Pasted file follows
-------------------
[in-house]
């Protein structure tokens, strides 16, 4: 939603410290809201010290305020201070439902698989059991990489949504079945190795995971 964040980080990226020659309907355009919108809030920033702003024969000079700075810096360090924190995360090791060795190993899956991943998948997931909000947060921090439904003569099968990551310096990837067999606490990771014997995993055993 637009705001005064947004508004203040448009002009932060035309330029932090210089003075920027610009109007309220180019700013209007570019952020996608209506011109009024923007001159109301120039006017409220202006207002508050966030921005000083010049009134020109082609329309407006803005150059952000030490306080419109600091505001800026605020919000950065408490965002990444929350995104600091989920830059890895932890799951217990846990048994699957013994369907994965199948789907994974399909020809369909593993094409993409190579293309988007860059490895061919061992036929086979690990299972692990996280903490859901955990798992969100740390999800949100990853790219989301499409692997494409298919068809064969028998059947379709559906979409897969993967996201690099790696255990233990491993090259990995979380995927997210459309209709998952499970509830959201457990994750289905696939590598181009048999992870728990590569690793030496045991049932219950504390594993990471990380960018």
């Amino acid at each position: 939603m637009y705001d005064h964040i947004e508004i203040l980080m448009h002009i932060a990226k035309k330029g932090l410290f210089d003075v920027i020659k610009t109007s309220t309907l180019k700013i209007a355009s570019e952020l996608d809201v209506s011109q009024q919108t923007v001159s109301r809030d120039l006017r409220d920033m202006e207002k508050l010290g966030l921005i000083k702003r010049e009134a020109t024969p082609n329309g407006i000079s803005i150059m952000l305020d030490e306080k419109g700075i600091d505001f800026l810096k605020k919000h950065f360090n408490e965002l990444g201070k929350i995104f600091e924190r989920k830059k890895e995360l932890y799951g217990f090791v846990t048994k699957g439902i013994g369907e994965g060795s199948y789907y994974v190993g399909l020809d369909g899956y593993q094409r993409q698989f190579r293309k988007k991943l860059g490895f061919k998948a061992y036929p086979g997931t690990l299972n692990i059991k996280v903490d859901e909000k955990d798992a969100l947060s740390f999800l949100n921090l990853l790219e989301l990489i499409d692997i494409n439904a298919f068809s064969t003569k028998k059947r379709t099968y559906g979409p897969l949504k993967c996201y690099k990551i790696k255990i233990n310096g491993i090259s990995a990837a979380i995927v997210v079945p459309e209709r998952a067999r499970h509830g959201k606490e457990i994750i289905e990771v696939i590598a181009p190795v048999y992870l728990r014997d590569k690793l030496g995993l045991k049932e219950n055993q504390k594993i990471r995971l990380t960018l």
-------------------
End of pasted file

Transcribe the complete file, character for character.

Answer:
[in-house]
């Protein structure tokens, strides 16, 4: 939603410290809201010290305020201070439902698989059991990489949504079945190795995971 964040980080990226020659309907355009919108809030920033702003024969000079700075810096360090924190995360090791060795190993899956991943998948997931909000947060921090439904003569099968990551310096990837067999606490990771014997995993055993 637009705001005064947004508004203040448009002009932060035309330029932090210089003075920027610009109007309220180019700013209007570019952020996608209506011109009024923007001159109301120039006017409220202006207002508050966030921005000083010049009134020109082609329309407006803005150059952000030490306080419109600091505001800026605020919000950065408490965002990444929350995104600091989920830059890895932890799951217990846990048994699957013994369907994965199948789907994974399909020809369909593993094409993409190579293309988007860059490895061919061992036929086979690990299972692990996280903490859901955990798992969100740390999800949100990853790219989301499409692997494409298919068809064969028998059947379709559906979409897969993967996201690099790696255990233990491993090259990995979380995927997210459309209709998952499970509830959201457990994750289905696939590598181009048999992870728990590569690793030496045991049932219950504390594993990471990380960018």
């Amino acid at each position: 939603m637009y705001d005064h964040i947004e508004i203040l980080m448009h002009i932060a990226k035309k330029g932090l410290f210089d003075v920027i020659k610009t109007s309220t309907l180019k700013i209007a355009s570019e952020l996608d809201v209506s011109q009024q919108t923007v001159s109301r809030d120039l006017r409220d920033m202006e207002k508050l010290g966030l921005i000083k702003r010049e009134a020109t024969p082609n329309g407006i000079s803005i150059m952000l305020d030490e306080k419109g700075i600091d505001f800026l810096k605020k919000h950065f360090n408490e965002l990444g201070k929350i995104f600091e924190r989920k830059k890895e995360l932890y799951g217990f090791v846990t048994k699957g439902i013994g369907e994965g060795s199948y789907y994974v190993g399909l020809d369909g899956y593993q094409r993409q698989f190579r293309k988007k991943l860059g490895f061919k998948a061992y036929p086979g997931t690990l299972n692990i059991k996280v903490d859901e909000k955990d798992a969100l947060s740390f999800l949100n921090l990853l790219e989301l990489i499409d692997i494409n439904a298919f068809s064969t003569k028998k059947r379709t099968y559906g979409p897969l949504k993967c996201y690099k990551i790696k255990i233990n310096g491993i090259s990995a990837a979380i995927v997210v079945p459309e209709r998952a067999r499970h509830g959201k606490e457990i994750i289905e990771v696939i590598a181009p190795v048999y992870l728990r014997d590569k690793l030496g995993l045991k049932e219950n055993q504390k594993i990471r995971l990380t960018l």